What is terra
Terra is an open source blockchain payment platform for algorithmic stablecoins, which are cryptocurrencies that track the price of currencies or other assets. The Terra blockchain enables users to instantly spend, store, trade or exchange Terra stablecoins.
The Terra Protocol creates stablecoins that consistently track the price of any fiat currency (a government-backed currency such as the US dollar or euro). It is made up of two main cryptocurrency tokens – Terra and Luna – which have the following functions.
The central theses
- Terra refers to an open source blockchain protocol that powers algorithmic stablecoins and a growing network of financial applications.
- Terra also refers to one of the two main cryptocurrency tokens under this protocol, the other is Luna.
- Terra stablecoins track the price of fiat currencies such as US dollars and euros, while Luna is used for governance and mining.
- The Terra Protocol maintains the price of the Terra stablecoin by ensuring that supply and demand are always balanced. This is achieved by using Luna as a variable counterweight to the Terra Stablecoin.
Terra: These are stablecoins that track the price of fiat currencies and are named after them. For example, the basic Terra stablecoin tracks the price of the IMF’s Special Drawing Rights and is called TerraSDR or SDT. Other Terra stablecoin denominations are TerraUSD (UST), which represents the US dollar, and TerraKRW (KRT), which represents the South Korean won. Users shape new Terra by burning Luna.
Luna: Luna is used for governance and mining and is the staking token of the Terra Protocol that absorbs the price volatility of Terra stablecoins. Users put Luna on Terra blockchain miners (so-called “validators”) who record and verify transactions on the blockchain and receive rewards from transaction fees as compensation. As the use of Terra increases, so does Luna’s value.
This is how Terra works
Since the primary value of stablecoins results from the stability of the fixed price and thus the volatility typical of crypto currencies is avoided, the Terra Protocol maintains the price of the Terra stablecoin by ensuring that supply and demand are always in balance.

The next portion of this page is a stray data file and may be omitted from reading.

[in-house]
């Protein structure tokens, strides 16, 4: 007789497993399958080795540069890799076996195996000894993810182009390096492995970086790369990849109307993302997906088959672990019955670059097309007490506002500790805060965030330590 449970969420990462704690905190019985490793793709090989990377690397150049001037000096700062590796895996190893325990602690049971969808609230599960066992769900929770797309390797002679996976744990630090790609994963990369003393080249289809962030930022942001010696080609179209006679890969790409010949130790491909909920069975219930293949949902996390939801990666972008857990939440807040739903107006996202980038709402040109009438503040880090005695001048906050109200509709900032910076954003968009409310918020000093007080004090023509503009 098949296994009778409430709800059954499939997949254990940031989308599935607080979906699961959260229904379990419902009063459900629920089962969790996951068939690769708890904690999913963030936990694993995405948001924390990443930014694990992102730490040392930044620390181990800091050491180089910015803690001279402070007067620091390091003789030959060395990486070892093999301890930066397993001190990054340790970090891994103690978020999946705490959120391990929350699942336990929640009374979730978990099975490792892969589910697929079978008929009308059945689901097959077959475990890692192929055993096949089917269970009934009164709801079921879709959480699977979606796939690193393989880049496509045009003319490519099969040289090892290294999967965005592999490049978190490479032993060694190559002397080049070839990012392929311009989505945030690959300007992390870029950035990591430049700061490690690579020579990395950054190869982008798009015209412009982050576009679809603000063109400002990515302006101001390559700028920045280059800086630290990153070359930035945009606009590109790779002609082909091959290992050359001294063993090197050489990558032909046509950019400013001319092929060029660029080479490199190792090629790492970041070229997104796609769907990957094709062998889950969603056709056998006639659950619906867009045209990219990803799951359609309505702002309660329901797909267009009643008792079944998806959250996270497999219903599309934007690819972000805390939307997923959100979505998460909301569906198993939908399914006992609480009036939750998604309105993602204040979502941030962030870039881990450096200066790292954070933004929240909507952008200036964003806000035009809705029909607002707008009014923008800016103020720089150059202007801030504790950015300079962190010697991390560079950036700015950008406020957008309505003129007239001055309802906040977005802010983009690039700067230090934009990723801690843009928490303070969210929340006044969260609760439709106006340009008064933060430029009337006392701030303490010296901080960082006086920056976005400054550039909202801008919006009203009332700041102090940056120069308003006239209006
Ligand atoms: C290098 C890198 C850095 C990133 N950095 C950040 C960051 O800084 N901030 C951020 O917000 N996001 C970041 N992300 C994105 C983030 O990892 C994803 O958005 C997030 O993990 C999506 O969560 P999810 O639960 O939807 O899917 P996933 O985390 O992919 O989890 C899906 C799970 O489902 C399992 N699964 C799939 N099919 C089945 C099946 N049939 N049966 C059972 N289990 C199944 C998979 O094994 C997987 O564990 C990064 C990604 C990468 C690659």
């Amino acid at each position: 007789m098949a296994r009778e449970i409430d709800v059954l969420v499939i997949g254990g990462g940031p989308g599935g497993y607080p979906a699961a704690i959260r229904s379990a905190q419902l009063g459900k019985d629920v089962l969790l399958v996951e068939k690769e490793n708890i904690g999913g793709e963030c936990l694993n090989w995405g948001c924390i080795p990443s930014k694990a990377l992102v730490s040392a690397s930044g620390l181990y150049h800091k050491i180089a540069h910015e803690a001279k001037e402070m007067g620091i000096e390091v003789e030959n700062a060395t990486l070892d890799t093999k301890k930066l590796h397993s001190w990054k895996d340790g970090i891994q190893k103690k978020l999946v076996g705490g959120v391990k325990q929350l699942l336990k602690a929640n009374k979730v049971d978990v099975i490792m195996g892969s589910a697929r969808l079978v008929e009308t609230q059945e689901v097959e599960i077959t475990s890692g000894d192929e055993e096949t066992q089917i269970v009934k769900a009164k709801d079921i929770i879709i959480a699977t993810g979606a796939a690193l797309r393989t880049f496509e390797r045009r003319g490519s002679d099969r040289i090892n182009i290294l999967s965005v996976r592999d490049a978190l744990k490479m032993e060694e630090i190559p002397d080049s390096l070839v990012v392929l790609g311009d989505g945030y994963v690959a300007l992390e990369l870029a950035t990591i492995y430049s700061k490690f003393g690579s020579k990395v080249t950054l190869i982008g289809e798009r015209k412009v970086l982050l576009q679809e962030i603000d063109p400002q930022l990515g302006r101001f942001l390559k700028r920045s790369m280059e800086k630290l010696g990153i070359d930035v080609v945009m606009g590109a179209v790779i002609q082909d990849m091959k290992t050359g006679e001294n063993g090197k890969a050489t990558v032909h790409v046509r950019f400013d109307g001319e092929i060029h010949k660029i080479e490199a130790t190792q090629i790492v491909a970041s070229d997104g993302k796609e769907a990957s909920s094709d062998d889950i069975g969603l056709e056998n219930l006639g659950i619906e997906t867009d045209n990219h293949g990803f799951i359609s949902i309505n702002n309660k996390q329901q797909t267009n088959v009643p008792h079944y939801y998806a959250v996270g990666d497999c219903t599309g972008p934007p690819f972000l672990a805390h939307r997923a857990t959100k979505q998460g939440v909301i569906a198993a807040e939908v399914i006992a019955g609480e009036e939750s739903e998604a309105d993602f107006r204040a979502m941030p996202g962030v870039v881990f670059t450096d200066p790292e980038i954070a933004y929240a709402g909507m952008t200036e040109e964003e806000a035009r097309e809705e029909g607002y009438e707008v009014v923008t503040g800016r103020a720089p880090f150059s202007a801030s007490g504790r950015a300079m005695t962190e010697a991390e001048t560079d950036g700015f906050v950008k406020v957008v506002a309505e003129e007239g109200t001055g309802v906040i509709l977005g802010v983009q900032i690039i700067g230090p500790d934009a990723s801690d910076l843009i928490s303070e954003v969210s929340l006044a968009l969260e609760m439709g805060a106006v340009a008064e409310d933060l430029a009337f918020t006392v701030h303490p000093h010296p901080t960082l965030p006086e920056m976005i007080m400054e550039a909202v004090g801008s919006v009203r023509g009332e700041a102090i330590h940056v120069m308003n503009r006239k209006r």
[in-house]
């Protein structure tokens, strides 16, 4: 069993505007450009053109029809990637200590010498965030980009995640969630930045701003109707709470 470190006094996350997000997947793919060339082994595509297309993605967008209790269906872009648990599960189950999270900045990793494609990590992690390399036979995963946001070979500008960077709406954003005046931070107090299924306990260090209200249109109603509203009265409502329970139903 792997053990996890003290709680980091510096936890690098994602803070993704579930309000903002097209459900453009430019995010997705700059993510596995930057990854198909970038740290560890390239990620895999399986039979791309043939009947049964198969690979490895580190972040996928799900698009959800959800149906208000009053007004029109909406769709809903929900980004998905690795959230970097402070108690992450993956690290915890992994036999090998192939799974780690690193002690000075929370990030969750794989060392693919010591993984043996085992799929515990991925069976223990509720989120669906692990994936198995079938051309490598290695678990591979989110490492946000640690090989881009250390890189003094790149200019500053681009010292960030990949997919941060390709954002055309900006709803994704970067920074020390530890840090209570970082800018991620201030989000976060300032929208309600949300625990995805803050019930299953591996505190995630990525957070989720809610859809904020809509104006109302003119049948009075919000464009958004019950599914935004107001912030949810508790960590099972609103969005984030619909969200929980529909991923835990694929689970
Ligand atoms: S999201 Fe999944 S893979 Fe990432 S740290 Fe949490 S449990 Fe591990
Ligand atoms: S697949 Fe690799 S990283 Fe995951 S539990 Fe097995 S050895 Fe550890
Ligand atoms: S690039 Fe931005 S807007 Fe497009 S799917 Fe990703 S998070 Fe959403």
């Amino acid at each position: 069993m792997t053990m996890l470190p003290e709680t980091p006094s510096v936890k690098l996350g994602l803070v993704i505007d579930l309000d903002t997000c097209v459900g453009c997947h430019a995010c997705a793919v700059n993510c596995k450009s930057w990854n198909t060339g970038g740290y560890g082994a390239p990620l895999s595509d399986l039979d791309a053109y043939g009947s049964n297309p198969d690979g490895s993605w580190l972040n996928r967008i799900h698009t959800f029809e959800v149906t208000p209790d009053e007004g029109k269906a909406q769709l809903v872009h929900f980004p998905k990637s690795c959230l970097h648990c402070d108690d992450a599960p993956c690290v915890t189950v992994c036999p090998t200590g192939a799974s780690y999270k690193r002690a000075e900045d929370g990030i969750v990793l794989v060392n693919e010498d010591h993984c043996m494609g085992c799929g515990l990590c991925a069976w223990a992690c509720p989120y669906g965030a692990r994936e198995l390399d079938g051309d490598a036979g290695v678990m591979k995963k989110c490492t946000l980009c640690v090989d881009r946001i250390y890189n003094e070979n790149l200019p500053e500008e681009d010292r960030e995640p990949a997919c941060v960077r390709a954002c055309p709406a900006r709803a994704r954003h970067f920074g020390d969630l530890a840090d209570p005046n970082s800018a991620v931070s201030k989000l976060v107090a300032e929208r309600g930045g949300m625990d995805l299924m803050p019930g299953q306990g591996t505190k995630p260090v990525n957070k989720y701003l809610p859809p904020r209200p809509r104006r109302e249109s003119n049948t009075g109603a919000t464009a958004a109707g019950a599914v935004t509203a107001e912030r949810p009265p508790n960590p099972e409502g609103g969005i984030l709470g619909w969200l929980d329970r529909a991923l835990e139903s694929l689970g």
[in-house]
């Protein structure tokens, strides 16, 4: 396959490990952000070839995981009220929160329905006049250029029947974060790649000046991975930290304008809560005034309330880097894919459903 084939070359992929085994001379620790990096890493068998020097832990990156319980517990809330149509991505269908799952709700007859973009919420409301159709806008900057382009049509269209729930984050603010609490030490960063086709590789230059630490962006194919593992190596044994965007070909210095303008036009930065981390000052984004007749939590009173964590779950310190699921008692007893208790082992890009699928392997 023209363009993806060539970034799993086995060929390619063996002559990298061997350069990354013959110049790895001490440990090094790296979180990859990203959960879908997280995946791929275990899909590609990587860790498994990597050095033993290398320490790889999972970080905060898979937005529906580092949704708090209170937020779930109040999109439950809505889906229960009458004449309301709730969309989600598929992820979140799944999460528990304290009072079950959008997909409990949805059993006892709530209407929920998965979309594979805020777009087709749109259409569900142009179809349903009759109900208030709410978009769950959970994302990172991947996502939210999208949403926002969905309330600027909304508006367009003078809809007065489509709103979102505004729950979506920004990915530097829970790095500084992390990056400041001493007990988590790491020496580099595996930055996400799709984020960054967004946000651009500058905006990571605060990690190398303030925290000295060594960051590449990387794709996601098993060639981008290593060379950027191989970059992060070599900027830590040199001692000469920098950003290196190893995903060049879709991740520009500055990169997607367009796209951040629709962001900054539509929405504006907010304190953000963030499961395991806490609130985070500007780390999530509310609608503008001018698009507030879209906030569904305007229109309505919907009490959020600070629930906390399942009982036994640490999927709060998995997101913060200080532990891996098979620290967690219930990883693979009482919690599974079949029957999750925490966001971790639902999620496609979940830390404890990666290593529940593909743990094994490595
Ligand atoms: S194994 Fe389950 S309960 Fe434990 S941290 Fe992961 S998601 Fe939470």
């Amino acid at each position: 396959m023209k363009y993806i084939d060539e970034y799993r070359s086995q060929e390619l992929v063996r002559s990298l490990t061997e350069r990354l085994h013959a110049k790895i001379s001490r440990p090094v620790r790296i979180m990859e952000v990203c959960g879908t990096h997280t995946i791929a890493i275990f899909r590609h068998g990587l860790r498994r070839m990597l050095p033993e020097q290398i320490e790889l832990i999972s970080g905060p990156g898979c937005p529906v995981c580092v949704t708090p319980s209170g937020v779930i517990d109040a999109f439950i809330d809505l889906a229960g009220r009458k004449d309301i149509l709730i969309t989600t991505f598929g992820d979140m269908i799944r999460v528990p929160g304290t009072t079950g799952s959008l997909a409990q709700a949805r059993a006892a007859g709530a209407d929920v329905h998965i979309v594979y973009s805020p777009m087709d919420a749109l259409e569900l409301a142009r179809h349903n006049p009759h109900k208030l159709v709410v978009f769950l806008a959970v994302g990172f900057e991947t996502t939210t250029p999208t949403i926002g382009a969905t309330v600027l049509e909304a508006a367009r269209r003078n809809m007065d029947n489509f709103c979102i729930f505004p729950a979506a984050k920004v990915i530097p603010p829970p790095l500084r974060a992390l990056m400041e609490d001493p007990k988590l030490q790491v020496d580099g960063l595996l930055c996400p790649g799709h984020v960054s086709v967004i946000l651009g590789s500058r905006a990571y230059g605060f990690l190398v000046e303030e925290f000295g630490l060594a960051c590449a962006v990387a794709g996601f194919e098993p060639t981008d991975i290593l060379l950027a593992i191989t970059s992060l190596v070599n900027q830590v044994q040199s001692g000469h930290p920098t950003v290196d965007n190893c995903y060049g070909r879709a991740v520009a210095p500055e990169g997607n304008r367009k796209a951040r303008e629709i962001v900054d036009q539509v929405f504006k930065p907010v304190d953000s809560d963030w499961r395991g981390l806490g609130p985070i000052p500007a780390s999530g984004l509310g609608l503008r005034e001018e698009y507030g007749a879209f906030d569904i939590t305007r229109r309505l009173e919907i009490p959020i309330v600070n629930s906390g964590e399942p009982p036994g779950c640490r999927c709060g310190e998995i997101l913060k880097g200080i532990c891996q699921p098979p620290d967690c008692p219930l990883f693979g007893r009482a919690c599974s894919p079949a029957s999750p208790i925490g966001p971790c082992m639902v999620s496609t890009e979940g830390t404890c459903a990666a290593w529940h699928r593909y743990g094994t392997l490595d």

Luna is the variable counterweight to the Terra Stablecoin and absorbs its volatility. To understand how Terra works, imagine that the entire Terra “economy” is made up of a Terra Pool and a Luna Pool. In order to maintain the price of Terra, Luna’s supply pool will be added to or subtracted from Terra’s offering; Users burn Luna to imprint Terra and burn Terra to imprint Luna. This is achieved through the protocol’s algorithmic market module, which provides incentives to mint or burn terra through arbitrage opportunities.
Extension (of the terra pool): If Terra is trading at a relatively high price, it means that the demand for the stablecoin is higher than the supply; This means that the supply of terra should be increased to meet the demand. The protocol gives users an incentive to mint Terra and burn Luna, which results in the Terra price being lowered (by expanding the offer) and increasing the Luna price (by reducing the offer). Users continue this arbitrage process until Terra trades at its target price.
Contraction (of the terra pool): The opposite situation occurs when Terra is trading at a low price compared to its peg, which means that there is more supply than demand for the stablecoin. This would make it necessary to reduce the supply of terra until it meets demand. The protocol then encourages users to burn Terra and mine Luna, which increases the Terra price (by reducing the supply) and lowering the Luna price (by increasing the supply). This arbitrage process will be continued by users until Terra trades at its target price.
How big is Terra?
On November 14, 2001, Terra (LUNA) had a market capitalization of $ 22.6 billion, Rank 12 among all cryptocurrencies after this measure. TerraUSD ranked fifth among stablecoins with a market capitalization of $ 4.94 billion.
Example of arbitrage
The algorithmic market module of the Terra Protocol enables atomic exchanges between Terra and Luna as well as between different Terra stablecoin values. Similar to a market maker, the market module ensures that there is an easily available and liquid market for the assets of the protocol with stable prices and fair exchange rates between them.
The Market Module allows users to always trade Luna worth 1 USD for 1 TerraUSD (UST) and vice versa, which encourages users to keep Terra’s price as follows: